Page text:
She does: “I’ll summarise the plot for you: man seeks revenge, man gets revenge. That’s it, basically, for two and a half hours, though there is a brief reprieve when you get to see Leonardo DiCaprio being mauled by a grizzly bear.” She counts the women onscreen, as I have done, but she misses out the silent squaw in a ruined encampment whom Will Poulter’s character feeds and leave alone, daring not to alert his aggressive “partner” Hardy to her presence. (She does not speak either, but the Native Americans we see seem to be men of few words and many thoughts.)

“The woman is not actually raped, of course,” Cadwalladr faux-complains. “She’s faux raped. Because this is what we call acting. And because The Revenant is what we call entertainment.” Who is calling The Revenant “entertainment”? It’s a fair question. It’s not the first noun I’d reach for. It’s an experience, maybe even an endurance, but was I “entertained”? By the spectacle, the scope and the thrill of the escape, certainly. But it’s tough going, this film. It’s not like a fairground ride, with sanitised ups and downs, it’s a slog. A wet, dirty, infected, sore, painful, blood-stained and spit-flecked assault course for the senses. It’s not boring, but it’s not a showbiz spectacular and there are few jokes or dance routines. To call it “entertainment” – as I rather suspect people in marketing aren’t even calling it – is to make a spurious point.

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I like Carole Cadwalladr’s writing, but she freeforms after this, saying that we “choose to pay to watch women being pretend raped rather than watching women being actually raped for free.” I’m not sure that’s a conscious choice for me. “Even the ending is ambiguous, and leaves many questions unanswered and issues unresolved. Nobody rides off into the sunset,” she correctly observes (in the Observer), thus undercutting her own sneer that The Revenant is “entertainment.” Oh dear. She speaks, disapprovingly, of a “well-oiled publicity machine of the type that fuels an Academy Awards clean sweep”, as if The Revenant isn’t entitled to pitch for recognition by its industry peers. Some Academy members may be disengaged enough to be “bought” by studio enticements, but most of these old, white men will only vote for a film because they liked it, now matter how old, white and male they statistically are. Many of them will still have freewill.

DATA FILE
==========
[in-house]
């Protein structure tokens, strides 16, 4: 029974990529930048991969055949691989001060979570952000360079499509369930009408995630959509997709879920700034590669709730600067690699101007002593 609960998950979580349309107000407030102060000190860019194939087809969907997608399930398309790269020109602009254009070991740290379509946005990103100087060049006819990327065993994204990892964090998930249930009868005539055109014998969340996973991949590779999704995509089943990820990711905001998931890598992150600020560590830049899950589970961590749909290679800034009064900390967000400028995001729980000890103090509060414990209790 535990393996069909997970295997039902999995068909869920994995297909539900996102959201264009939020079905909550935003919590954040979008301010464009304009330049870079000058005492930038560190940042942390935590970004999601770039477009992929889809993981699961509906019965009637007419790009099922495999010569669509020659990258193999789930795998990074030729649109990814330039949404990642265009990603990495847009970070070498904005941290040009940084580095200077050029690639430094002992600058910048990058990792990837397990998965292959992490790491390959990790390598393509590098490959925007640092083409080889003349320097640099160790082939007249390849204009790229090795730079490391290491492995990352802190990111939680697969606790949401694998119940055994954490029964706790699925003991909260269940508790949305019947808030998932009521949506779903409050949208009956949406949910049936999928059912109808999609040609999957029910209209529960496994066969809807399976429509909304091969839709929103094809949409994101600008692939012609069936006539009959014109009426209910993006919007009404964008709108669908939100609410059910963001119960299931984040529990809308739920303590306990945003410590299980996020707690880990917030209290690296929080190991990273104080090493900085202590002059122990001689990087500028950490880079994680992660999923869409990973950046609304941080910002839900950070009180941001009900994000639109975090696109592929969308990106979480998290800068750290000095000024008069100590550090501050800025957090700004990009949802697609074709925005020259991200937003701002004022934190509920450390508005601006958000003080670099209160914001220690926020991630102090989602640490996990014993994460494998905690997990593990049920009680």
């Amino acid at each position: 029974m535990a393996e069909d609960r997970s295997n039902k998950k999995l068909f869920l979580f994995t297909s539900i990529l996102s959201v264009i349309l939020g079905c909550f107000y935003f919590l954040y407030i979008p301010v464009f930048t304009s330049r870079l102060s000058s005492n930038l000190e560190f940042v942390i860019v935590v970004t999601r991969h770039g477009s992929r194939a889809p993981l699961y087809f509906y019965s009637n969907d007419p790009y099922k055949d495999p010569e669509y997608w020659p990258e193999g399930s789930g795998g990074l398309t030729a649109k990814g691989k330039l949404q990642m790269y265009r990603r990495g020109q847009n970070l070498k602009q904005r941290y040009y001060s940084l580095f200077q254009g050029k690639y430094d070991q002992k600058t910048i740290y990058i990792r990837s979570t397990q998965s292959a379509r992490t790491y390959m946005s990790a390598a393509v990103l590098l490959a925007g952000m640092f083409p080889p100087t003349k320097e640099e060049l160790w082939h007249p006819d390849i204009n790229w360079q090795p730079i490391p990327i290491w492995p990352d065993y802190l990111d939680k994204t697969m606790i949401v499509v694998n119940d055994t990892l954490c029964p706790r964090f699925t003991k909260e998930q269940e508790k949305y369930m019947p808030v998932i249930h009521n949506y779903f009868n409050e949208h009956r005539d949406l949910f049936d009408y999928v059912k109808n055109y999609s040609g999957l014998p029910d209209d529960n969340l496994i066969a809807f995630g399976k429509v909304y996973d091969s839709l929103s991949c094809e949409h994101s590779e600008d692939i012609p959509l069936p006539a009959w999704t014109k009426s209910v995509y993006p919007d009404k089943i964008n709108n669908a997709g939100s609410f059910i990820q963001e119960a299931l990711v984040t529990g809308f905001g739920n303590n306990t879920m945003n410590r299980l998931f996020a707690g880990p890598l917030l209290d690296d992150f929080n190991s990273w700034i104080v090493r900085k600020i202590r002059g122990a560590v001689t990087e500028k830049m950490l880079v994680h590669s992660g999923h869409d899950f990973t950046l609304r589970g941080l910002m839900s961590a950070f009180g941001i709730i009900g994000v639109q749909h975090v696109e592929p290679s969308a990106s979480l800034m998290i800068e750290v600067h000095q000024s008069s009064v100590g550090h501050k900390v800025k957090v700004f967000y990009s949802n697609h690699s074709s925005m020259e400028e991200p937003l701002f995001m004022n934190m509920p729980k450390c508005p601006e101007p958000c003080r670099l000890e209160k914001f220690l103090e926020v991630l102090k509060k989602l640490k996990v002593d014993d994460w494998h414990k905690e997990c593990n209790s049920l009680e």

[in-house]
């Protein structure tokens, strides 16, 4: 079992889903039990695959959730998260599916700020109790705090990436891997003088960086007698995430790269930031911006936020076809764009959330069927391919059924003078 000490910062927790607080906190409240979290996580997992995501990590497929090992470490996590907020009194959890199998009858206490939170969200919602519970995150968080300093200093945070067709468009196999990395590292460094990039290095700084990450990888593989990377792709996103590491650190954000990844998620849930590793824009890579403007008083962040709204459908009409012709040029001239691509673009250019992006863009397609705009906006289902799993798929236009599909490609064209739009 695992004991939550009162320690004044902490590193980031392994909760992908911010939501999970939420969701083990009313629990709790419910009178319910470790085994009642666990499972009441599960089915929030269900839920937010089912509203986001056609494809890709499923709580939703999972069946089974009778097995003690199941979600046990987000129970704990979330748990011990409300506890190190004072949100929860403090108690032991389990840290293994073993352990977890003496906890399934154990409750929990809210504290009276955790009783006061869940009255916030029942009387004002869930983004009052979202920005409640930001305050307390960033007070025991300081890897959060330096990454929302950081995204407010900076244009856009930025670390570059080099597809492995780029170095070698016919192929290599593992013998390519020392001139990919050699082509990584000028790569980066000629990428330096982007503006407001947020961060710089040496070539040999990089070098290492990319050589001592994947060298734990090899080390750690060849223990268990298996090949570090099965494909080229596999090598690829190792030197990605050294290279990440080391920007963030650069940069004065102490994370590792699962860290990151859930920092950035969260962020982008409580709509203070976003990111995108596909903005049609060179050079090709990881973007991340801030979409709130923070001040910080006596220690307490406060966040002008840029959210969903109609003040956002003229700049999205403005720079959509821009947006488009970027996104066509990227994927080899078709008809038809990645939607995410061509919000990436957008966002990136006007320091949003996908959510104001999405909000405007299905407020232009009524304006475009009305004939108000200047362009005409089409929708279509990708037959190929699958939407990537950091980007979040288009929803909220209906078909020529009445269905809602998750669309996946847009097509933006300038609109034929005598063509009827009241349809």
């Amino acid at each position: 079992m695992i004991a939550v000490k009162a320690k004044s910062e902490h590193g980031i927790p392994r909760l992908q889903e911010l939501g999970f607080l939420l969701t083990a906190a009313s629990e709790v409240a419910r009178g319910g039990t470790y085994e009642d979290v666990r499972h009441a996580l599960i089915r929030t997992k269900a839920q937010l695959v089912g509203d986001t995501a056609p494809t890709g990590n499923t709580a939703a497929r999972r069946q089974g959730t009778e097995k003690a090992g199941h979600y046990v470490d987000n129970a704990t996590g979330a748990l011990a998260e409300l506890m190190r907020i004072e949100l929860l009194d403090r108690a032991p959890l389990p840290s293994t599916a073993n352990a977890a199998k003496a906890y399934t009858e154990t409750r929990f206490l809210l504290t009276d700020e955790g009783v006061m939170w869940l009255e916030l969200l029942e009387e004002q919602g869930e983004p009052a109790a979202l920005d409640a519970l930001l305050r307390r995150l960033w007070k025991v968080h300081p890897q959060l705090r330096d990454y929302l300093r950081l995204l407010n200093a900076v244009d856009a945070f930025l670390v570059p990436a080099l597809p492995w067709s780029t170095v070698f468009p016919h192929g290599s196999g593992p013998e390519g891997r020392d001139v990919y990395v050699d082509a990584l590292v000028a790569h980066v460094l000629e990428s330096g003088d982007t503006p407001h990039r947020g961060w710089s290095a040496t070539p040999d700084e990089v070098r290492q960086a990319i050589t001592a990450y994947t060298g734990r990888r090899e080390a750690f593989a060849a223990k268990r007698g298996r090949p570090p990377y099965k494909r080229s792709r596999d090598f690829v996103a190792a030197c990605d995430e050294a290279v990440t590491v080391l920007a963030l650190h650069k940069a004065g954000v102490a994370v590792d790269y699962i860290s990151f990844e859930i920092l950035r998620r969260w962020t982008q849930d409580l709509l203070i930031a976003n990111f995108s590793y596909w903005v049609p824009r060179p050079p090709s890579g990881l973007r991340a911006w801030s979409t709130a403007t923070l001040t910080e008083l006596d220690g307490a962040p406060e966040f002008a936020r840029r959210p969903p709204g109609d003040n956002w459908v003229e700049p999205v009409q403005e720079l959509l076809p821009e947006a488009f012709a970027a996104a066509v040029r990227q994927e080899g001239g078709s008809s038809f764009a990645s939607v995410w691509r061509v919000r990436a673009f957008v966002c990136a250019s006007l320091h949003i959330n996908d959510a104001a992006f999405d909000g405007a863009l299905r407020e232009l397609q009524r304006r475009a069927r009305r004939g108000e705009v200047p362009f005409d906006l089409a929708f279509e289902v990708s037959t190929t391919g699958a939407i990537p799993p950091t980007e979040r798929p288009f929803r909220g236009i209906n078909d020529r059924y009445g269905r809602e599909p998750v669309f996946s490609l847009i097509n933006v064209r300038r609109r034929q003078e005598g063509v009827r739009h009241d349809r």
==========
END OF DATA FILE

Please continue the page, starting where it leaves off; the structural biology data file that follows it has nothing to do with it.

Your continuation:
She mocks how “gruelling” the shoot is known to have been, and how “authentically” the actors “suffered”, belittling even that aspect with the aside, “They got a bit cold, apparently.” (Hey, either they suffered or they didn’t. If they didn’t, then the acting is even better.) The cinematography is “gorgeous,” she concedes, but, in conclusion, “the whole thing is meaningless. A vacuous revenge tale that is simply pain as spectacle. The Revenant is pain porn.”

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Putting a word before “porn” is a cheap trick. I should know, I’ve done it on numerous occasions. Certainly there is power in seeing pain acted if it’s done well, and it is done well. But is it pornographic? Leo’s mauled by a grizzly and bears the weeping scars, but this is clever makeup, aided by clever acting. (“Porn,” in the true sense, is sort of not acting, isn’t it? Otherwise customers would demand their money back.)  By the time she compares the artificial, acted violence with real violence, as seen in Isis videos, I was as lost as Glass. That Isis “lift” the techniques of Hollywood to make their nihilistic, barbaric point is not the fault of Hollywood. More people get killed in Gone With The Wind than in The Revenant. When she concludes that Isis “has seen what we want, what we thrill to, and given it to us,” she seems to want to make viewers of fiction feel in some way culpable for Islamic State. “The Revenant isn’t responsible for this,” she then points out, going back into the ring one more time to call a film she didn’t like “tedious” and “emotionally vacant.”

I found it to be otherwise. I would not argue that it’s a violent, masculine, macho film with little space for the input of women. But it is possible to watch it, with its sexual assault and brutal feuding, and not “enjoy” it in the way Carole Cadwalladr implies that we all do. (Unless she just means all men. It’s still inaccurate, if so.)

“Don’t pay £10-£15,” is her entreaty. Do, if you want to see an amazing piece of high-impact, naturally-lit, visually poetic cinema, is mine. And then you will have your own opinion.

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The Odin catalogue

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The Guardian seems a bit stingy about Telly Addict at the moment, rarely leaving the traditional plug for it up on the homepage for longer than a day, which, it seems, reduces traffic to a trickle, thus sealing my longterm fate by their own hand. Boo! I can’t really do much more than provide an alert on Twitter and on this blog. So …